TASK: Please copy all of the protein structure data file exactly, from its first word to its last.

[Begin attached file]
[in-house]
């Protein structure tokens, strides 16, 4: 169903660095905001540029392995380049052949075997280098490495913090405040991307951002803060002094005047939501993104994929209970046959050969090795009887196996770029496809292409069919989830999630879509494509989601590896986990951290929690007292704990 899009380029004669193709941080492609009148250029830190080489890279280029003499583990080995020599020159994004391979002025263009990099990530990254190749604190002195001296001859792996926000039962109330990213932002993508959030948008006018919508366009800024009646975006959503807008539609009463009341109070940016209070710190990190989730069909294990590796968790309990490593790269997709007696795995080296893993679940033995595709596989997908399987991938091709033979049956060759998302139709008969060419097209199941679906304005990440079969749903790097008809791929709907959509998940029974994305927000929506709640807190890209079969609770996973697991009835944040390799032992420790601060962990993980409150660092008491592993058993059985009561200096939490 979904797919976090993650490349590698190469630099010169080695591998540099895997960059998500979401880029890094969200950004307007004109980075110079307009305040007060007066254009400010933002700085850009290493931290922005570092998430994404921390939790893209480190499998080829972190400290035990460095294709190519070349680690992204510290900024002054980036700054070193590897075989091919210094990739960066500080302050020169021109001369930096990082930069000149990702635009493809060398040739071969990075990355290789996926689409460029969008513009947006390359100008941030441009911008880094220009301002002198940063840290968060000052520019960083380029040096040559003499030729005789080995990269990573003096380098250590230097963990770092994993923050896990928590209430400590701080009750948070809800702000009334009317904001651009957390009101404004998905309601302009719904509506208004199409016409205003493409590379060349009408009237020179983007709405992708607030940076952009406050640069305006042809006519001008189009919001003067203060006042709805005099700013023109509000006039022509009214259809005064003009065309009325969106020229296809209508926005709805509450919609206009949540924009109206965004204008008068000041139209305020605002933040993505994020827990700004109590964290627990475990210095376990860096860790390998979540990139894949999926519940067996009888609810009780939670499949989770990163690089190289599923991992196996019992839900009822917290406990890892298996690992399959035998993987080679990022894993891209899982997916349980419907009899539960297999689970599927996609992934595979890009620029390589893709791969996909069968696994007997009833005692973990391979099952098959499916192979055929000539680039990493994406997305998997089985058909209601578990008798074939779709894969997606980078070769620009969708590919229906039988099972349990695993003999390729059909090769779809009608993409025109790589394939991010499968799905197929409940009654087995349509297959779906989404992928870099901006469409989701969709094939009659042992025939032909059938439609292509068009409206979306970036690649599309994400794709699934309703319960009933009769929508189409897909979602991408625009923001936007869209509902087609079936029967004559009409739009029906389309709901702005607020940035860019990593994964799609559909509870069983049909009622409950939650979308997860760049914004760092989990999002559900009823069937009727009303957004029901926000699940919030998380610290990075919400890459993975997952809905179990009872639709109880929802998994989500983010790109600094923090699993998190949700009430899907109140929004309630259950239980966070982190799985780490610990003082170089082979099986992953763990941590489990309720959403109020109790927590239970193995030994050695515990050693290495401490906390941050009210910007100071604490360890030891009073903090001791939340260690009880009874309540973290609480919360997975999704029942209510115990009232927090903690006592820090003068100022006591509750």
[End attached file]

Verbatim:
[in-house]
């Protein structure tokens, strides 16, 4: 169903660095905001540029392995380049052949075997280098490495913090405040991307951002803060002094005047939501993104994929209970046959050969090795009887196996770029496809292409069919989830999630879509494509989601590896986990951290929690007292704990 899009380029004669193709941080492609009148250029830190080489890279280029003499583990080995020599020159994004391979002025263009990099990530990254190749604190002195001296001859792996926000039962109330990213932002993508959030948008006018919508366009800024009646975006959503807008539609009463009341109070940016209070710190990190989730069909294990590796968790309990490593790269997709007696795995080296893993679940033995595709596989997908399987991938091709033979049956060759998302139709008969060419097209199941679906304005990440079969749903790097008809791929709907959509998940029974994305927000929506709640807190890209079969609770996973697991009835944040390799032992420790601060962990993980409150660092008491592993058993059985009561200096939490 979904797919976090993650490349590698190469630099010169080695591998540099895997960059998500979401880029890094969200950004307007004109980075110079307009305040007060007066254009400010933002700085850009290493931290922005570092998430994404921390939790893209480190499998080829972190400290035990460095294709190519070349680690992204510290900024002054980036700054070193590897075989091919210094990739960066500080302050020169021109001369930096990082930069000149990702635009493809060398040739071969990075990355290789996926689409460029969008513009947006390359100008941030441009911008880094220009301002002198940063840290968060000052520019960083380029040096040559003499030729005789080995990269990573003096380098250590230097963990770092994993923050896990928590209430400590701080009750948070809800702000009334009317904001651009957390009101404004998905309601302009719904509506208004199409016409205003493409590379060349009408009237020179983007709405992708607030940076952009406050640069305006042809006519001008189009919001003067203060006042709805005099700013023109509000006039022509009214259809005064003009065309009325969106020229296809209508926005709805509450919609206009949540924009109206965004204008008068000041139209305020605002933040993505994020827990700004109590964290627990475990210095376990860096860790390998979540990139894949999926519940067996009888609810009780939670499949989770990163690089190289599923991992196996019992839900009822917290406990890892298996690992399959035998993987080679990022894993891209899982997916349980419907009899539960297999689970599927996609992934595979890009620029390589893709791969996909069968696994007997009833005692973990391979099952098959499916192979055929000539680039990493994406997305998997089985058909209601578990008798074939779709894969997606980078070769620009969708590919229906039988099972349990695993003999390729059909090769779809009608993409025109790589394939991010499968799905197929409940009654087995349509297959779906989404992928870099901006469409989701969709094939009659042992025939032909059938439609292509068009409206979306970036690649599309994400794709699934309703319960009933009769929508189409897909979602991408625009923001936007869209509902087609079936029967004559009409739009029906389309709901702005607020940035860019990593994964799609559909509870069983049909009622409950939650979308997860760049914004760092989990999002559900009823069937009727009303957004029901926000699940919030998380610290990075919400890459993975997952809905179990009872639709109880929802998994989500983010790109600094923090699993998190949700009430899907109140929004309630259950239980966070982190799985780490610990003082170089082979099986992953763990941590489990309720959403109020109790927590239970193995030994050695515990050693290495401490906390941050009210910007100071604490360890030891009073903090001791939340260690009880009874309540973290609480919360997975999704029942209510115990009232927090903690006592820090003068100022006591509750």